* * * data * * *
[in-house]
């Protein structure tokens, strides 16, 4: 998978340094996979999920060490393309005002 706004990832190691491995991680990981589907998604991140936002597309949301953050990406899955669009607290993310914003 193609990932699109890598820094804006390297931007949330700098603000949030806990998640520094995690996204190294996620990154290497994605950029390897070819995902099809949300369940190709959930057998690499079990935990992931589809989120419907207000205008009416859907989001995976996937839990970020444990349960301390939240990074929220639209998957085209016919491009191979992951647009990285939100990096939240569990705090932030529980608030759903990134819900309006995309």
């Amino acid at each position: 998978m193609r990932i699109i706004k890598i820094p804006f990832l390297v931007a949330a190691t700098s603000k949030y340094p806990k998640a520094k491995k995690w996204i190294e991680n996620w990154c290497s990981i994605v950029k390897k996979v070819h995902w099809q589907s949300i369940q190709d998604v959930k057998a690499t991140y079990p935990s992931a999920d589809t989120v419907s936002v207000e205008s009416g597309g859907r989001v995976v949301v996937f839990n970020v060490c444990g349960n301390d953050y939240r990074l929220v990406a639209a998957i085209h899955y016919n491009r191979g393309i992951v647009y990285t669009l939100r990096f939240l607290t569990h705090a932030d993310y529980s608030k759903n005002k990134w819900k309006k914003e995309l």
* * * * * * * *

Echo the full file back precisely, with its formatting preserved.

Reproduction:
[in-house]
């Protein structure tokens, strides 16, 4: 998978340094996979999920060490393309005002 706004990832190691491995991680990981589907998604991140936002597309949301953050990406899955669009607290993310914003 193609990932699109890598820094804006390297931007949330700098603000949030806990998640520094995690996204190294996620990154290497994605950029390897070819995902099809949300369940190709959930057998690499079990935990992931589809989120419907207000205008009416859907989001995976996937839990970020444990349960301390939240990074929220639209998957085209016919491009191979992951647009990285939100990096939240569990705090932030529980608030759903990134819900309006995309």
């Amino acid at each position: 998978m193609r990932i699109i706004k890598i820094p804006f990832l390297v931007a949330a190691t700098s603000k949030y340094p806990k998640a520094k491995k995690w996204i190294e991680n996620w990154c290497s990981i994605v950029k390897k996979v070819h995902w099809q589907s949300i369940q190709d998604v959930k057998a690499t991140y079990p935990s992931a999920d589809t989120v419907s936002v207000e205008s009416g597309g859907r989001v995976v949301v996937f839990n970020v060490c444990g349960n301390d953050y939240r990074l929220v990406a639209a998957i085209h899955y016919n491009r191979g393309i992951v647009y990285t669009l939100r990096f939240l607290t569990h705090a932030d993310y529980s608030k759903n005002k990134w819900k309006k914003e995309l």